“It’s not the way I wanted to win and I wanted to continue to fight," said Mousasi, who has won his last five bouts and improved to 42-6-2. "I wasn’t thinking, I was just in the moment of the fight. If he wants a rematch, he can have his rematch.”
Weidman plans to appeal the ruling in hopes of getting the loss overturned and get a rematch, although Mousasi's contract with UFC ended after this fight.
The finish extends a frustrating time in Weidman's career as the competitor from downstate Baldwin has dropped three straight bouts after a 13-0 start to a career that started in 2009.
"I'm still kind of in shock," said Weidman, who has lost twice in his home state. "I was going to win the fight."
Johnson (22-6) thought he too was going to be triumphant but history repeated itself on a historic night in the 7-1-6.
Just like the first fight between the two, Cormier's wrestling and mat skills proved to be the difference. He got Johnson on the floor, eventually securing a rear naked choke hold that prompted a tap out.
After the fight, Johnson announced it was his last -- opting to retire as he committed to another undisclosed job.
"I love you all," said Johnson, who planned to walk away win or lose. "I didn’t even tell (UFC President) Dana White. I didn’t tell anybody. I didn’t want there to be any distraction. I have to thank you all for being there for me.
"I'm tired of getting punched by guys and rolling around the mat. ... I enjoyed the UFC."
Cormier said his foe has more to give to the sport and was disappointed to hear about the retirement.
Johnson was the only fighter to receive kind words from Cormier, who unloaded verbal shots at a couple of others in attendance during his post-match interview -- including suspended former champion Jon Jones.
When the subject of Jones came up ...
"Who?" said Cormier, the only man to beat him in 20 career fights.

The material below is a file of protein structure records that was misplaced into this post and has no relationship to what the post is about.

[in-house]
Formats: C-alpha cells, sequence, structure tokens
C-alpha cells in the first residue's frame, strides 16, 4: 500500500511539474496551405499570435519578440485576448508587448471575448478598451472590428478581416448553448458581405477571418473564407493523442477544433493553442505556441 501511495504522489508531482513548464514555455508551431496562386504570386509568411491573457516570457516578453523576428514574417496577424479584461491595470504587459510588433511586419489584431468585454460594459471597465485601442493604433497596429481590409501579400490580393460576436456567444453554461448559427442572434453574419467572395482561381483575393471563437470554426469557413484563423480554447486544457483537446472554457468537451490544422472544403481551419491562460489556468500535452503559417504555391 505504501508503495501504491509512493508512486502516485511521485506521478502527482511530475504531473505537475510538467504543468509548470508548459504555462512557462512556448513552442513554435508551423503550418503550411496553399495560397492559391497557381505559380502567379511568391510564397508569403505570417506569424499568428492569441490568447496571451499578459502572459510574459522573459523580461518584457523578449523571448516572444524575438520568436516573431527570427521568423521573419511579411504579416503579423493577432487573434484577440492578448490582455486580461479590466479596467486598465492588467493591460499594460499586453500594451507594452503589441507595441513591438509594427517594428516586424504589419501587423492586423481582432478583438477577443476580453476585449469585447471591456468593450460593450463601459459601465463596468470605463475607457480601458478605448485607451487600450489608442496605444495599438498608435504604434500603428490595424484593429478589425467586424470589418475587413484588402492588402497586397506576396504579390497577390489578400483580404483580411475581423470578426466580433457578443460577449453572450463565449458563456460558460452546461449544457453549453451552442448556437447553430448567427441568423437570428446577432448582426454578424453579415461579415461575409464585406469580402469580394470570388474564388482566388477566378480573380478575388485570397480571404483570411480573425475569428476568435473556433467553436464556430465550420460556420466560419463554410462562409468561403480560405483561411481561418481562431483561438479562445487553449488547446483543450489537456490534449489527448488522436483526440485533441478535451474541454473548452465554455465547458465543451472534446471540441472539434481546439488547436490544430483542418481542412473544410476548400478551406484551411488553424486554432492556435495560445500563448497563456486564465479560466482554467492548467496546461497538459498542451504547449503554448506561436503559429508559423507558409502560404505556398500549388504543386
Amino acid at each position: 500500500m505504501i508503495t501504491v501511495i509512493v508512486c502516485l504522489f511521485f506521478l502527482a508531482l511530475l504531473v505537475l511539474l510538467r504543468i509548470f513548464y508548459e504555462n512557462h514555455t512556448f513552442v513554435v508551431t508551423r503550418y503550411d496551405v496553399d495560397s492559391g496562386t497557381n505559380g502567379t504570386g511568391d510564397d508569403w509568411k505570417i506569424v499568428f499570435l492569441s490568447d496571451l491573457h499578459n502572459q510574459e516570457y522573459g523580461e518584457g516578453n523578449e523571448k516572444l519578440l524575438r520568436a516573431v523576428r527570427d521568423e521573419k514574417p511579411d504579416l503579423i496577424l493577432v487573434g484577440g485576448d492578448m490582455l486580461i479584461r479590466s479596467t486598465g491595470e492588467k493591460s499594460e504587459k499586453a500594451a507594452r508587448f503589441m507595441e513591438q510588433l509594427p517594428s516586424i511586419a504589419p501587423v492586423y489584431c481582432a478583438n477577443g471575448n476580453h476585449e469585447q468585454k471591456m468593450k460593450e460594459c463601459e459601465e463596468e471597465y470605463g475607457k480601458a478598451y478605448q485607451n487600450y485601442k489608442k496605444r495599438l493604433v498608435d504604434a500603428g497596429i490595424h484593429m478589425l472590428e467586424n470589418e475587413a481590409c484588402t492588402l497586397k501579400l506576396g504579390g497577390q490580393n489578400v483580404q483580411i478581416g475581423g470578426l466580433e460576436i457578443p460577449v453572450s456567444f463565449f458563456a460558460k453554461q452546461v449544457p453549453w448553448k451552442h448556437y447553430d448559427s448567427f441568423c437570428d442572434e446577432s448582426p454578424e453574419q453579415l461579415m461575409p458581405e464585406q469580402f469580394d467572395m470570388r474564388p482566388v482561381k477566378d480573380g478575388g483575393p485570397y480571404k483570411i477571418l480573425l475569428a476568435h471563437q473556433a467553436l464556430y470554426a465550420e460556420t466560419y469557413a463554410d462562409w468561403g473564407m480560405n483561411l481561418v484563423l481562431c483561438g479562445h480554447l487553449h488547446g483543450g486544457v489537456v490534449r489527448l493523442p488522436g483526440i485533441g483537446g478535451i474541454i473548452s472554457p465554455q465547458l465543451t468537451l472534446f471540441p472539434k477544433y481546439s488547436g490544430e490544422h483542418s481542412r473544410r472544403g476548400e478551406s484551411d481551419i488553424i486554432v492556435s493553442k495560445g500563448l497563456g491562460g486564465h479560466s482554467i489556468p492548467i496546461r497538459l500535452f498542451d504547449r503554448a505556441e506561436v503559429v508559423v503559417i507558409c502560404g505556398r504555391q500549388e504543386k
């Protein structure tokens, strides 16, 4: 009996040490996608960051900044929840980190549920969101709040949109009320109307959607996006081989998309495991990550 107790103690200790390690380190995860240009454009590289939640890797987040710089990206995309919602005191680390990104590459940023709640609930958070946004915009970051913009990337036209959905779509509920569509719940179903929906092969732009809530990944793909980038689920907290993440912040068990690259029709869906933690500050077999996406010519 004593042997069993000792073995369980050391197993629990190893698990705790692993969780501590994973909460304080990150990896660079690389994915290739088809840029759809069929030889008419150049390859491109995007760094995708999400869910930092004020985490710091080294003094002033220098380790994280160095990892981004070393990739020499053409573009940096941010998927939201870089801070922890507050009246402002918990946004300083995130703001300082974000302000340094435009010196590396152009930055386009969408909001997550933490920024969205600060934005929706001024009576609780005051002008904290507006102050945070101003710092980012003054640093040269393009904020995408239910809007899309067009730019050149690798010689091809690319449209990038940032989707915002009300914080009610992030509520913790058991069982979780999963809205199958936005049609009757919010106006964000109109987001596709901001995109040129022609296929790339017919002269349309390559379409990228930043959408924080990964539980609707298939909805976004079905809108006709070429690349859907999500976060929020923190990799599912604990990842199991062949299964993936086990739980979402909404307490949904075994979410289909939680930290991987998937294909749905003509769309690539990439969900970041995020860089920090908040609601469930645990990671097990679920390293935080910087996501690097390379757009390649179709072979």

“Is that guy even eligible to fight yet,” Cormier continued. “Don’t talk to me about a guy that’s ineligible. When you get your (expletive) together, I’m here waiting for you, young man. I’ve been waiting for two years.”
Cormier, who just made the 205 weight limt on the second try during Friday's official weigh-in, looked like he has plenty left in his 38-year-old tank of a body. He pounced on Johnson, a lethal striker who tried to engaged the grappling with Cormier. That played into the former Olympic wrestler's hands, who wore out Johnson on the mat -- getting him into a submission hold that resulted in a tap out at 3:37.
"I couldn't believe he was actually forcing the wrestling," said Cormier, who suffered an apparent broken nose on a kick but avoided further potential damage. "We were OK giving up the first round. I didn’t want to take the head kick, but I knew as we went on, I would eventually get to him.”
Charles Oliveira, Thiago Alves and Cynthia Calvillo earned triumphs to start the pay-per-view portion of UFC 210 on Saturday night.
While a couple nearby neighbors from Rochester -- including former University at Buffalo standout wrestler Desmond Green -- got the crowd worked up and into this entertaining extravaganza during the preliminary card, the headliners wasted little time keeping the crowd's attention with the first bout failing to go the distance.